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Not Prince Hamlet

"Full of high sentence, but a bit obtuse."

The Producer (Let's Do Lunch)

Wednesday, September 03, 2008

The three of us are having lunch at the Black Cow Cafe on a busy Tuesday. Rather, The Producer and I are having burgers, while the daughter is sleeping in her car seat on a chair next to us. Every bite I take of my "Frisco Burger" produces stringy sauteed onions cascading out of the bun and onto my chin. It's truly delightful.

The Producer is tired. He's just back from a weekend in Denver, and after our lunch he's headed to the office--the new office. The production company had to move from Beverly Hills to Hollywood, since the landlord kept driving up the rent. No matter, I think, Hollywood's a better locale for a production company anyway. I don't speak this.

His grizzled appearance bespeaks more oppression today than carefree style. After 18 months of struggling to get a project off the ground, he still has nothing to show for it. There are things in the works, but in the works stopped being exciting about six months ago. Now the lack of a concrete success to point to causes The Producer to question whether this business is for him.

I listen, sympathetic. I want The Producer to have success. I've enjoyed a few stolen moments in which to watch him do what a producer does, explaining to an angry director why timelines keep getting extended, demanding that a production company commit to a project or back the Hell off; he's really good.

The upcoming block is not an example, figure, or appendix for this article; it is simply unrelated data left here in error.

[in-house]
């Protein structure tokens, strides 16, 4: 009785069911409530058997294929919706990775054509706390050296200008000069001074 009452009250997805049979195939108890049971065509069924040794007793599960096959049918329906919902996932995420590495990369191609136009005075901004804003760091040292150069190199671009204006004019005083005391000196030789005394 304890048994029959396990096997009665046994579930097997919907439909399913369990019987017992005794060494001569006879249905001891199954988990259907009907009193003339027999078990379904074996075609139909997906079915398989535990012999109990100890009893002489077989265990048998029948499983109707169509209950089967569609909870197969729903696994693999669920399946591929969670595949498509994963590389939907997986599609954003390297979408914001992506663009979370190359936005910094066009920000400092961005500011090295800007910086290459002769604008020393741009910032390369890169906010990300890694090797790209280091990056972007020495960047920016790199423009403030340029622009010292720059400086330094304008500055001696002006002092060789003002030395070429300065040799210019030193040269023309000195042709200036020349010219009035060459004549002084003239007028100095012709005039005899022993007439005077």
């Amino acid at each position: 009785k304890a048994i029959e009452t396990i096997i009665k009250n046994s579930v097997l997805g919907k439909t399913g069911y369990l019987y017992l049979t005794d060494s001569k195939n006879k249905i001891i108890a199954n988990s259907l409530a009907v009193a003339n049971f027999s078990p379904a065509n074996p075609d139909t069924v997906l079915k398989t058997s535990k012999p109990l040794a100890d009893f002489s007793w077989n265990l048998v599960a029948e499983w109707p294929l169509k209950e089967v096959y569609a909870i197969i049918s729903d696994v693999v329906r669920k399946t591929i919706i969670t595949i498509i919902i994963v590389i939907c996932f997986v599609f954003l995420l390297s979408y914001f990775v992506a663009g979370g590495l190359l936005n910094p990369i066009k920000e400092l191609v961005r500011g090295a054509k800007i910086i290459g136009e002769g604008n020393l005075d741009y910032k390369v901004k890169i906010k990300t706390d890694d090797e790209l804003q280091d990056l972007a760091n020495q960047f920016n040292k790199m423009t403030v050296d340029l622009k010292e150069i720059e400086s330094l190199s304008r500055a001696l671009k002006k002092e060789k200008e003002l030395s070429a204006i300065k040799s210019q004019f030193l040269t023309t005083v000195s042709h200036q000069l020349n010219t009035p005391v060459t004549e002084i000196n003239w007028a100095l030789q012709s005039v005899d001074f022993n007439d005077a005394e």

But he's really earnest, and everything I've seen about the entertainment industry, every bit of anecdotal wisdom about it, says that the earnestness of the young is nothing but the grist for other people's mills--namely older, better-connected, wealthier peoples' mills. All this business needs to get one over on you is the ounce of trust you put in it. And by the time you discover what's going on, it's too late.

It's not yet too late for The Producer. There are promising projects on the radar. But if one of them doesn't come through soon, I don't know how much longer he'll be able to hang in. Frankly, for his sake, I hope not that much longer. There are enterprises in the world more deserving of his earnestness than this one.

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posted by Not Prince Hamlet, 7:21 AM

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